Scheduling Time for You
Do not forget to schedule time for your own practice. According to research the best results are achieved when practicing 25 minutes and then resting for five. Scheduling several shorter blocks throughout the day will produce better results than a single three or four hour session.
If possible, schedule personal practice early in the day preferably the first thing in the morning. Respect this time and keep it for yourself. Once you have warmed up well, demonstrating in lessons throughout the day will feel comfortable, and your teaching will be more inspired. Having regularly scheduled personal practice time shows your students that you respect your art, and wish to continue to grow as a musician.
Be realistic. Some teachers prefer to work long hours one day and then have a freer day. It seems to me that they get less done on the free day because they are exhausted from the previous long day. Work spread evenly throughout the week often keeps people healthy and happier through the years.
When I was teaching at a state university, I realized that all business school classes met Monday and Wednesday or Tuesday and Thursday with no classes on Friday. This meant that all business faculty had a three-day weekend each week. I later learned that many used this time to work at another job as well as spend time with their families. The music faculty on the other hand was often at the school on Friday, Saturday, and Sunday nights listening to or performing in concerts. Take the demands of a musician’s nontraditional schedule into account when planning your week.
The chairman of the piano department at a large university lamented he had no time for practice because of administrative duties. I suggested that he designate one hour per day for administration (1–2 pm perhaps) and do as much administrative work as he could during that one hour. When that hour was over, he stopped administrative work until the next day. I suggested he make a to-do list and do the easiest things first. (The feeling of accomplishment that you get from checking things off the list quickly inspires you to attack the more meaty issues.) However, when the hour was up, he had to stop the administrative work and move back into the making-music world.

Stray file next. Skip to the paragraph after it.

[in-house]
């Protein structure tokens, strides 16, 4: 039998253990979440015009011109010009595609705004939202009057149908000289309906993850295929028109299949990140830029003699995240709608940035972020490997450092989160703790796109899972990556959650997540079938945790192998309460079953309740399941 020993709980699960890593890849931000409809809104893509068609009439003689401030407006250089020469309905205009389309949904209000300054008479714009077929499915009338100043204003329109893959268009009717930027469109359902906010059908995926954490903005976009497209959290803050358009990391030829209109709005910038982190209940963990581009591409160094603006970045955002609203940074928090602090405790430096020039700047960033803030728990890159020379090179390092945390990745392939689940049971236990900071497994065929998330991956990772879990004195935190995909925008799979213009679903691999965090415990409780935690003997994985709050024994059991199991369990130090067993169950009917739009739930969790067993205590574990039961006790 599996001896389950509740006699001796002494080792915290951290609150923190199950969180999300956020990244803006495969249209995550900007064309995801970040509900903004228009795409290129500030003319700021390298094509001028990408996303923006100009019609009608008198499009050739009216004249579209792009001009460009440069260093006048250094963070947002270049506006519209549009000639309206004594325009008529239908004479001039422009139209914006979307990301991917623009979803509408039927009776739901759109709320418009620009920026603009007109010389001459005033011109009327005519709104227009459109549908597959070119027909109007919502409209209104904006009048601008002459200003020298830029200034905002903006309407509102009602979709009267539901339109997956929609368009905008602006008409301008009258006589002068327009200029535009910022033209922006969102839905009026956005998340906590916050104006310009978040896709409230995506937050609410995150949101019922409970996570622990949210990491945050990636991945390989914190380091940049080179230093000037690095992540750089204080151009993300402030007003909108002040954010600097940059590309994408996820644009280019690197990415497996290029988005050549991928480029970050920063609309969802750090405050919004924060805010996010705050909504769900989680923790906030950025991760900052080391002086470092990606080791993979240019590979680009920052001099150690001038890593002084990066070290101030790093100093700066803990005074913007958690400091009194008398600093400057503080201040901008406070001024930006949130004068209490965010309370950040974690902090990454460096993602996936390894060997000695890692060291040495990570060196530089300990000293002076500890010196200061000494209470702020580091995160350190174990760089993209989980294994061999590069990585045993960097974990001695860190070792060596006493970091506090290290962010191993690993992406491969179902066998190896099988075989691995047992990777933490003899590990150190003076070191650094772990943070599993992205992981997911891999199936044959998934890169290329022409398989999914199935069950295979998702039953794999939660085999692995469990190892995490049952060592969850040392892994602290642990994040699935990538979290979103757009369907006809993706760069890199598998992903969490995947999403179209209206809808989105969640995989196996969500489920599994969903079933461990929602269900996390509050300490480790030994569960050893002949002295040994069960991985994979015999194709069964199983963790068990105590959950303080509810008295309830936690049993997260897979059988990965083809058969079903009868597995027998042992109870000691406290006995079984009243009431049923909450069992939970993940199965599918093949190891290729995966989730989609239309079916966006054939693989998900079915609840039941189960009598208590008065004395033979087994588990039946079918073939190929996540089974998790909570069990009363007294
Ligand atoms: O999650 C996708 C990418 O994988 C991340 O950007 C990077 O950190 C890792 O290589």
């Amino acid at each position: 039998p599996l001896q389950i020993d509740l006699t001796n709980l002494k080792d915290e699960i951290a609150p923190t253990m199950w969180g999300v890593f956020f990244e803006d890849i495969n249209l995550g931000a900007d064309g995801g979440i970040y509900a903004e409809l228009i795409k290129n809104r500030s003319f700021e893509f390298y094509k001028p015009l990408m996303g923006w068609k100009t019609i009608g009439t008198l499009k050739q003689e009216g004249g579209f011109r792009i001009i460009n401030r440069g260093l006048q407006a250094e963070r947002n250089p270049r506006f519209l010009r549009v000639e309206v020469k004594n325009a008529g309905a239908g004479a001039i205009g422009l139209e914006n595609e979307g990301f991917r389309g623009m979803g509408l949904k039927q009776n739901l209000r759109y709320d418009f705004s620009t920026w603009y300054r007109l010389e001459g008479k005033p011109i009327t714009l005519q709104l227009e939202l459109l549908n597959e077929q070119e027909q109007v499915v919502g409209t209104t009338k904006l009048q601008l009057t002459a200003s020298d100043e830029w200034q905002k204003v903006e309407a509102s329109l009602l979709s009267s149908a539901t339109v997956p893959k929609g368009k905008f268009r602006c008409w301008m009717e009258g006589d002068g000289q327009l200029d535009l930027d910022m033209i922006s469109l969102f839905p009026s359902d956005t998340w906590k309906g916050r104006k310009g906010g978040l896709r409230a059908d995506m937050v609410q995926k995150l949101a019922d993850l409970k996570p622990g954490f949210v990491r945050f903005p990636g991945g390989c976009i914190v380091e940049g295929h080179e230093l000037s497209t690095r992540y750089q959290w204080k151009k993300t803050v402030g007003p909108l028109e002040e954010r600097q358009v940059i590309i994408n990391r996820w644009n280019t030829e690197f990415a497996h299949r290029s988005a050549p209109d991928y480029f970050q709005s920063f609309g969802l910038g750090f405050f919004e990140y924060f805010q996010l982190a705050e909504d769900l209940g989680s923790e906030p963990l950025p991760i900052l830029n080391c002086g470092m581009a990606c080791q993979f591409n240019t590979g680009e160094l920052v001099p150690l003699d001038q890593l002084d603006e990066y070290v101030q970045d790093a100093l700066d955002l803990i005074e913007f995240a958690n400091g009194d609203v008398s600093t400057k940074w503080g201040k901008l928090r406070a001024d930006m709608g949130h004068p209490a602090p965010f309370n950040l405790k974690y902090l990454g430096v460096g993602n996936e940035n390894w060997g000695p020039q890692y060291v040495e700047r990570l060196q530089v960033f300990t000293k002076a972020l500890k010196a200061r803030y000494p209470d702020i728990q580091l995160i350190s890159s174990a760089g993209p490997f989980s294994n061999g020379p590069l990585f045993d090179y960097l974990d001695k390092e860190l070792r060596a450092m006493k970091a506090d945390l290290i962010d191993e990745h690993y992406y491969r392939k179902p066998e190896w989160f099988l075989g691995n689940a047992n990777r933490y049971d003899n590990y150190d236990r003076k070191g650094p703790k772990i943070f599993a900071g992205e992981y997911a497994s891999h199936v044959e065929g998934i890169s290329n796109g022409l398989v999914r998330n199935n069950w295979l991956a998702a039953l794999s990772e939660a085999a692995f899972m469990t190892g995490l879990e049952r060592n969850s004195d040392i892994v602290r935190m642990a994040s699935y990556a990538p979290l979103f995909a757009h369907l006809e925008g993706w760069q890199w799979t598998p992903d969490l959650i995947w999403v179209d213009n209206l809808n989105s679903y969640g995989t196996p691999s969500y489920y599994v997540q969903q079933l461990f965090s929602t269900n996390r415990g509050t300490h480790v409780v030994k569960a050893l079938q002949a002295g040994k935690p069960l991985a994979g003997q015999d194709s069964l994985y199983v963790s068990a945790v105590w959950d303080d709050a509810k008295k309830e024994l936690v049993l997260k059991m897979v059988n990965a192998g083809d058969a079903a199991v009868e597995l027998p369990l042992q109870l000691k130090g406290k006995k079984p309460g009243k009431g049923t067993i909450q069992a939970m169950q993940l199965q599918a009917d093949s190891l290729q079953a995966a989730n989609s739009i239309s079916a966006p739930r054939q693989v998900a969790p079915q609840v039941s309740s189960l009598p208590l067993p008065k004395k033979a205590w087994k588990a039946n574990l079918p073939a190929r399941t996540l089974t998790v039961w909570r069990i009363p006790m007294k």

I also suggested he should schedule the first two hours of the day for his personal practice. A few months later I saw him and asked how things were going. He told me he had implemented this plan and had found that he could finish his administrative duties in less than an hour, and the rest of the time he didn’t have to think about it. Previously he had procrastinated throughout the day for no reason at all and felt the weight of things not done. He said taking the best part of the day for his practice had made him a more fulfilled person, and he thought his teaching was better because he was able to learn new repertoire.
Of course, scheduling your time is a personal matter. No matter what you decide, I guarantee that having a plan is better than having no plan at all.